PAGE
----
Dynamic_systems

Dynamic_systems - Dynamic System Response Author John M...

Info iconThis preview shows pages 1–2. Sign up to view the full content.

View Full Document Right Arrow Icon
Dynamic System Response Author: John M. Cimbala, Penn State University Latest revision: 02 November 2007 – minor correction 31 March 2008 Introduction In an ideal world, sensors respond instantly to changes in the parameter being measured. In the real world, however, sensors require some time to adjust to changes, and in many cases exhibit oscillations that take some time to die out. In this learning module, we discuss the dynamic system response of sensors and their associated electronic circuits. [Much of this material is also covered in M E 370 – Vibration of Mechanical Systems.] Dynamic systems Measuring system Input Output y Consider some generic measuring system with an input and an output, as sketched to the right. The input is the physical quantity or property being measured, s etc. The input is given the symbol x , and is formally called the measurand . The measurin uch as pressure, temperature, velocity, strain, g system converts the measurand into something different, so that we can read, record, and/or changes as the measurand changes. The output is ) can be either static (steady within the time of measurement) or dynamic (unsteady). analyze it. The measuring system can be a sensor like a strain gage (converts strain directly into a change in resistance) or thermocouple (converts temperature directly into a voltage), or a transducer like a pressure transducer (converts pressure into a voltage or current). The output may be mechanical or electrical, and its value given the symbol y . The input (measurand If the measurand is static, the output is generally some factor K times the input, yK x = , where K is called the static sensitivity of the measuring system. For time-dependent (unsteady or dynamic) measure ments, the behavior is described by a differential onse . rder of a dynamic system re measurand x is not constant (static), but is changing with time (dynamic), x = x ( t ). equation. Such systems are called dynamic systems , and their behavior is called dynamic system resp In this learning module, only linear measuring systems are considered. In other words, for static signals, y has a linear relationship with x , namely, y = Kx , rather than some nonlinear relationship like y = K 1 x + K 2 x 2 . O Consider the case whe In an ideal measuring system, output y would respond instantaneously to changes in x , ( ) ( ) yt K xt = . We define n as the order of the dynamic system . The order of an ideal dynamic system is zero, i.e., n = 0 . An ideal measuring system is thus also called a al, but a simple resistor circuit comes close. Consider ll times: zero-order dynamic system . No real system is perfectly ide the resistor as the system, with voltage drop as the input, and current through the resistor as the output, as sketched to the right.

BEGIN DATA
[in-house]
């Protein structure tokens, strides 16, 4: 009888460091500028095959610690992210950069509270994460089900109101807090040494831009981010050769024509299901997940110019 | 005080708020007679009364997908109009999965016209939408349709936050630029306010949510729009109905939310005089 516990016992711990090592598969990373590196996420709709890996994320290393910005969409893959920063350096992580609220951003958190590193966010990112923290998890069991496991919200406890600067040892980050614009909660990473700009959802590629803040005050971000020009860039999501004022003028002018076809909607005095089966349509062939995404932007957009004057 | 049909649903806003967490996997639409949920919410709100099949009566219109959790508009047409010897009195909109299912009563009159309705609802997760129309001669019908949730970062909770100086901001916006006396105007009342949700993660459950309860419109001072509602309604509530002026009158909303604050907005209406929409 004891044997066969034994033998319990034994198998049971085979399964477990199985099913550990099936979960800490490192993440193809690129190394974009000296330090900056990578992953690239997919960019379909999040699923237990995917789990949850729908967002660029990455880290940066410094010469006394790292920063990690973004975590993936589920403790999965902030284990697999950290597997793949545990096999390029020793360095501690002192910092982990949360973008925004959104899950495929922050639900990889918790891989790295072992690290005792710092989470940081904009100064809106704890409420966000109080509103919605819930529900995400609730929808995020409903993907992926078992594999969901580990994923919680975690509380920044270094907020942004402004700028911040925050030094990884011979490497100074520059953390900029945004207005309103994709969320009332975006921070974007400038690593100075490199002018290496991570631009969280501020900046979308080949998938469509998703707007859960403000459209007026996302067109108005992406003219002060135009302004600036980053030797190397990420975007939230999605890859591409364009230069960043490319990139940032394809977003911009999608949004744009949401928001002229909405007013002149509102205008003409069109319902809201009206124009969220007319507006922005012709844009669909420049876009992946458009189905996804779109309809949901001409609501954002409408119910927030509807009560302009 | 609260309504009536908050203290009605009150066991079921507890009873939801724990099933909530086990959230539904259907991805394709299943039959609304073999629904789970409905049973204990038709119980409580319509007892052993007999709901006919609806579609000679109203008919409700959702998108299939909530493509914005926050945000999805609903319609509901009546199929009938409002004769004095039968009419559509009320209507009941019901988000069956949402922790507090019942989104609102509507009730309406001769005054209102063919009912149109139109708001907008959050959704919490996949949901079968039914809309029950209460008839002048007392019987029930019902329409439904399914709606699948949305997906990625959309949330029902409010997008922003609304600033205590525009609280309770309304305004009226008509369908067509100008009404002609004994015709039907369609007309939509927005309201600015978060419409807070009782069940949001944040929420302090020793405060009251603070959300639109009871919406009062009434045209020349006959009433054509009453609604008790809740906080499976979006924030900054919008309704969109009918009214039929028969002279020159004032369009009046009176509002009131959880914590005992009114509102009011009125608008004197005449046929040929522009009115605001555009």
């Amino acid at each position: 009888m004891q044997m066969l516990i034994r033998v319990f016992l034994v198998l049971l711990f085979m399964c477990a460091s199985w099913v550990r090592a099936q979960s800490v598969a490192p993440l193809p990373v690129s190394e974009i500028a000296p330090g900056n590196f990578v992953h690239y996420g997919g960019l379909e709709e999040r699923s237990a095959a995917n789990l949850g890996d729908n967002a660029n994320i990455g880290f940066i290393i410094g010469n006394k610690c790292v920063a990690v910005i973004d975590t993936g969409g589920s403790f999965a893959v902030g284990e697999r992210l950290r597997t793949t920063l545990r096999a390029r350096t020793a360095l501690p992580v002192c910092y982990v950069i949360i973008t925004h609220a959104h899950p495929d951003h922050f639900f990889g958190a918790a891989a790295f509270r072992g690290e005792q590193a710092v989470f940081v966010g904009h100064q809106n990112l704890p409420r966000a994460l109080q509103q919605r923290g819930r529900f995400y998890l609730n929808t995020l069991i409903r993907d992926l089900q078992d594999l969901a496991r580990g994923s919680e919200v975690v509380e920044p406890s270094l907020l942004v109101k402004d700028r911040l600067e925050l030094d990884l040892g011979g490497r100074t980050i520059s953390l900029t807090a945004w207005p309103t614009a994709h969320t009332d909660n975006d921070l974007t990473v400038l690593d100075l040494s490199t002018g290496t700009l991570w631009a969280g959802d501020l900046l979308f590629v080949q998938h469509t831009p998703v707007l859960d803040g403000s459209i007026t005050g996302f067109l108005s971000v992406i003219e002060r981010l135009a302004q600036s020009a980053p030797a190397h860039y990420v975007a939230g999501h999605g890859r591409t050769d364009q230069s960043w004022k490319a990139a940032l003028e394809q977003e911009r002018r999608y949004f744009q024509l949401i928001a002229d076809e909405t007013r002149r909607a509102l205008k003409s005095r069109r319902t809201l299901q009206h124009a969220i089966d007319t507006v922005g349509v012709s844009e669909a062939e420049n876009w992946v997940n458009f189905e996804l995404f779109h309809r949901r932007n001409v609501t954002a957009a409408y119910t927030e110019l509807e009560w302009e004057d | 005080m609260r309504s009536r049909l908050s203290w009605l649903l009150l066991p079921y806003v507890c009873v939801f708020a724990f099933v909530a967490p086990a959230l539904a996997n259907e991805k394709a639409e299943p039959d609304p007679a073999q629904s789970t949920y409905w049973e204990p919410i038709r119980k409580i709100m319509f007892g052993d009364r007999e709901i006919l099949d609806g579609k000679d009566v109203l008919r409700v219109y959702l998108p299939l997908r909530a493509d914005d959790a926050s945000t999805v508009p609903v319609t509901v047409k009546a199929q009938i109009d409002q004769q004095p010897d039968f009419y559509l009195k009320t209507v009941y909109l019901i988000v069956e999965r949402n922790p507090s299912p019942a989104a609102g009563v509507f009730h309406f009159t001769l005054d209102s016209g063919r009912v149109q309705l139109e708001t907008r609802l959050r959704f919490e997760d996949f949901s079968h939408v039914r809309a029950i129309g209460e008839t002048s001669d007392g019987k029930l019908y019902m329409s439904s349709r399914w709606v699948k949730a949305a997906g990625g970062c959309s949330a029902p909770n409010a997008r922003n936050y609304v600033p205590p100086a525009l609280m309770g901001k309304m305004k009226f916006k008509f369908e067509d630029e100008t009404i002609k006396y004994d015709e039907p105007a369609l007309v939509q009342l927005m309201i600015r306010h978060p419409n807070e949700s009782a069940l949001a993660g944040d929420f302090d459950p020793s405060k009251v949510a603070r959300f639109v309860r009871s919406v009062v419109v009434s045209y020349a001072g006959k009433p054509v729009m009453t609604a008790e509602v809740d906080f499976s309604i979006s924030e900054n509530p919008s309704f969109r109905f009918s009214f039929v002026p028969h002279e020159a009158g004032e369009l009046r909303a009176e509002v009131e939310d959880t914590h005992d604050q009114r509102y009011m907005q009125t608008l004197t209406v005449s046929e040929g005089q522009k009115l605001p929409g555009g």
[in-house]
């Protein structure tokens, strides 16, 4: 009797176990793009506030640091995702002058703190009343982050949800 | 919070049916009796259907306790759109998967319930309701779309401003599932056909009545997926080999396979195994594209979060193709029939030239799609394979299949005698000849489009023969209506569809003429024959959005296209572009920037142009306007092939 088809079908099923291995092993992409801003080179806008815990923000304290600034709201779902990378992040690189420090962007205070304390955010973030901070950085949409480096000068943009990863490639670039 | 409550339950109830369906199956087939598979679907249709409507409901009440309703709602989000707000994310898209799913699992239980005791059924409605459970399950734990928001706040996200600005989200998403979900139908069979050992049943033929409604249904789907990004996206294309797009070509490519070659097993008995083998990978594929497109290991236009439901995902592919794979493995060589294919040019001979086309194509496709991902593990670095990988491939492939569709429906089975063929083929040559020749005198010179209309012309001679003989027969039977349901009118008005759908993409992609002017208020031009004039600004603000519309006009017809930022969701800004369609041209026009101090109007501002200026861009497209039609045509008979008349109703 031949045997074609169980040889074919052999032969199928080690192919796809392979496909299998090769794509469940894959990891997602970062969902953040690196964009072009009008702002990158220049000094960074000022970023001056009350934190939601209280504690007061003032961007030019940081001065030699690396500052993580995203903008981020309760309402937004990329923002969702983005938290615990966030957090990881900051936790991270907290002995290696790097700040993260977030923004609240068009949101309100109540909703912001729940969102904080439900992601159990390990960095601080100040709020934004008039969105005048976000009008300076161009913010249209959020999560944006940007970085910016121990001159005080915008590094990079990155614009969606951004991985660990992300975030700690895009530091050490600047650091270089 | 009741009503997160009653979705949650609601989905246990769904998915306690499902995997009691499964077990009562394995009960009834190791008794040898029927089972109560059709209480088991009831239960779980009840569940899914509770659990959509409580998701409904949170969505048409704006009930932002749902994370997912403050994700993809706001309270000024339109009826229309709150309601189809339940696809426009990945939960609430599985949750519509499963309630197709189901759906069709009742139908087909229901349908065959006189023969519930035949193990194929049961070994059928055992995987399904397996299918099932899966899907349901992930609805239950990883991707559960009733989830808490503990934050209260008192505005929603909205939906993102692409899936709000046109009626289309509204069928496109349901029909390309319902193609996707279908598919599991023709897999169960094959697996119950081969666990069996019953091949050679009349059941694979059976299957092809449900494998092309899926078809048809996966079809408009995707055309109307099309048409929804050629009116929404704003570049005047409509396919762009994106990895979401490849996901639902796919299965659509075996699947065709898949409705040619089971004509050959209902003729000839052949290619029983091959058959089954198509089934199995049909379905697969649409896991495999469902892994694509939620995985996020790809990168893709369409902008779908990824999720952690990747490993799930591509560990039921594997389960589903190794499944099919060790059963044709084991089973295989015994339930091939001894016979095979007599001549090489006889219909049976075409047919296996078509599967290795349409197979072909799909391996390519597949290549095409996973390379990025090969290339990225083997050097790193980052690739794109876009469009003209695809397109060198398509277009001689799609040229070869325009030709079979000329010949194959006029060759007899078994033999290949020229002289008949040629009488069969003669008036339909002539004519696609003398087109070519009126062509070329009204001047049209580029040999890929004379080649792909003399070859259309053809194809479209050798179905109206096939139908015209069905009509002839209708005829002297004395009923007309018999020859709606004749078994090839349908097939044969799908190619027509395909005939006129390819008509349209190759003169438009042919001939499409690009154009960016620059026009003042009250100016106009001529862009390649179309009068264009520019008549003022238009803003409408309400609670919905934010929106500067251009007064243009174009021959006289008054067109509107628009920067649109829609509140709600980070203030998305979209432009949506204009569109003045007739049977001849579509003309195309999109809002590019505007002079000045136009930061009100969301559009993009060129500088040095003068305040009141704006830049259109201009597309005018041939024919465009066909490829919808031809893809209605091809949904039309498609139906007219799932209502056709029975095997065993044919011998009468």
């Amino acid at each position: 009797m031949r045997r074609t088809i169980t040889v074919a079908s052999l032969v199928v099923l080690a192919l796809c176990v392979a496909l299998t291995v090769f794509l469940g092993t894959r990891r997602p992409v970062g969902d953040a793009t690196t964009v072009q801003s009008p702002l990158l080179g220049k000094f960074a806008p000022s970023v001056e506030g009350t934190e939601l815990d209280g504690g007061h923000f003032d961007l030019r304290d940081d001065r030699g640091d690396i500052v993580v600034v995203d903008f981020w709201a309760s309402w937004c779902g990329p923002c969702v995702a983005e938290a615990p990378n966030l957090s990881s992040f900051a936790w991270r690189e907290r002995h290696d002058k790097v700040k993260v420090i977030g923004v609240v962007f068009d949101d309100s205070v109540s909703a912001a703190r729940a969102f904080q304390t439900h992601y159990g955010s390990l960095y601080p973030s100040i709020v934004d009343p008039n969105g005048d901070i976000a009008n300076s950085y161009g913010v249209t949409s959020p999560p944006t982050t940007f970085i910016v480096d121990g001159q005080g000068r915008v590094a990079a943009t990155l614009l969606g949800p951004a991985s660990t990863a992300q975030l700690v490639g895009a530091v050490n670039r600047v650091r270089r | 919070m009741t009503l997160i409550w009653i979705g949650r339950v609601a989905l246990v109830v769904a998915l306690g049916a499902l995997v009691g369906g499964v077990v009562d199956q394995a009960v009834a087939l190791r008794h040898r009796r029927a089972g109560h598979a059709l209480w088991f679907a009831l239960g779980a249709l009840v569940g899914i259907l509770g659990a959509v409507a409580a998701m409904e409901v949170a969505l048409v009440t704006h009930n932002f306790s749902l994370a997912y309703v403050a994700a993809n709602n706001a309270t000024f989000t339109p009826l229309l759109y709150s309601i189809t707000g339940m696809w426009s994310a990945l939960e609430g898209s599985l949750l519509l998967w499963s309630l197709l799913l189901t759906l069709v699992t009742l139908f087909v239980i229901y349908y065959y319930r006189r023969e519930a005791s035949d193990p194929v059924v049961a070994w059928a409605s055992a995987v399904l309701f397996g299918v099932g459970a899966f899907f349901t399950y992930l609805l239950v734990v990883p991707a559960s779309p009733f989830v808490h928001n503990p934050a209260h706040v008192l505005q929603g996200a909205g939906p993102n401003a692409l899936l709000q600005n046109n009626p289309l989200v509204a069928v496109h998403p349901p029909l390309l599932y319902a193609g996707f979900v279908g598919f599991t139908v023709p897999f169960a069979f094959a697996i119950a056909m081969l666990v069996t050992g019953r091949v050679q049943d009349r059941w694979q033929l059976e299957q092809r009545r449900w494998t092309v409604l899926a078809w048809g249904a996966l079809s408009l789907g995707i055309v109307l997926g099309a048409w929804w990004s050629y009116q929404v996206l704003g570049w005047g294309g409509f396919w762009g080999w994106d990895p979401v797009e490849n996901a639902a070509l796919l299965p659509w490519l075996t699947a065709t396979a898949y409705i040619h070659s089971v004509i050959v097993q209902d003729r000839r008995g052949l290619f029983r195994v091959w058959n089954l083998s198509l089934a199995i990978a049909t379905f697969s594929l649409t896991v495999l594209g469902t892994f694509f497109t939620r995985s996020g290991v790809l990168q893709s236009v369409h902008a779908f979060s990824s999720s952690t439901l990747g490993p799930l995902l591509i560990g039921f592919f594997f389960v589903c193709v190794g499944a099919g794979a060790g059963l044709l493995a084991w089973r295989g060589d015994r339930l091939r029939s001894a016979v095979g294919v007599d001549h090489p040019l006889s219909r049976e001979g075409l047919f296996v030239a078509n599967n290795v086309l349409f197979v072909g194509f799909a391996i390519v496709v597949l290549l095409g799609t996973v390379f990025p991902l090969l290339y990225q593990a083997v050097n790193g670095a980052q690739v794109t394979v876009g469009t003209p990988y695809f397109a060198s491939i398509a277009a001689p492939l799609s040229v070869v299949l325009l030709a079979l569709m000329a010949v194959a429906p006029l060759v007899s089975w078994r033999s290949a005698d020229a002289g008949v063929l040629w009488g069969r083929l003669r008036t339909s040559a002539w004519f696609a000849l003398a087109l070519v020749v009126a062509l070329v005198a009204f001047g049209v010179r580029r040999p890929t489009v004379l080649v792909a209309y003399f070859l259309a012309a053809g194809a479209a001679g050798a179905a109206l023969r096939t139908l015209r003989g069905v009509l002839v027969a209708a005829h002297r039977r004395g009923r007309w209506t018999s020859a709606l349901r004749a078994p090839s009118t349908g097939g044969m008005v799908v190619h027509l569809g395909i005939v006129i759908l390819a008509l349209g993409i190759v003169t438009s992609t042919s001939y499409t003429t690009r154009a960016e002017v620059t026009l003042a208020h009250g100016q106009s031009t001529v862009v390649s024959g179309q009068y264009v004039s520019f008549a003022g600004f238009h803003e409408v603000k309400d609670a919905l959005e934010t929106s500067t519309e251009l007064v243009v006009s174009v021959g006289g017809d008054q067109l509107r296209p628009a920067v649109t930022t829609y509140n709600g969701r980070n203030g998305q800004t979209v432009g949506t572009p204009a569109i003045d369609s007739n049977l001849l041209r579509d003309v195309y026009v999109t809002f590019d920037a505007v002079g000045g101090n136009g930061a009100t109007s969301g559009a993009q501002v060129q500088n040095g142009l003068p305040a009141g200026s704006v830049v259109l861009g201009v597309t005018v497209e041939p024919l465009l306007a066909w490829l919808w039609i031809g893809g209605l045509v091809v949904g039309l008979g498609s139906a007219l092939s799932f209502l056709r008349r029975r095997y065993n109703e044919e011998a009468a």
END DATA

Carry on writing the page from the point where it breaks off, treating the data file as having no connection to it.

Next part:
Background image of page 1

Info iconThis preview has intentionally blurred sections. Sign up to view the full version.

View Full DocumentRight Arrow Icon
Image of page 2
This is the end of the preview. Sign up to access the rest of the document.

This note was uploaded on 07/23/2008 for the course ME 345 taught by Professor Staff during the Spring '08 term at Penn State.

Page1 / 8

Dynamic_systems - Dynamic System Response Author John M...

This preview shows document pages 1 - 2. Sign up to view the full document.

View Full Document Right Arrow Icon
Ask a homework question - tutors are online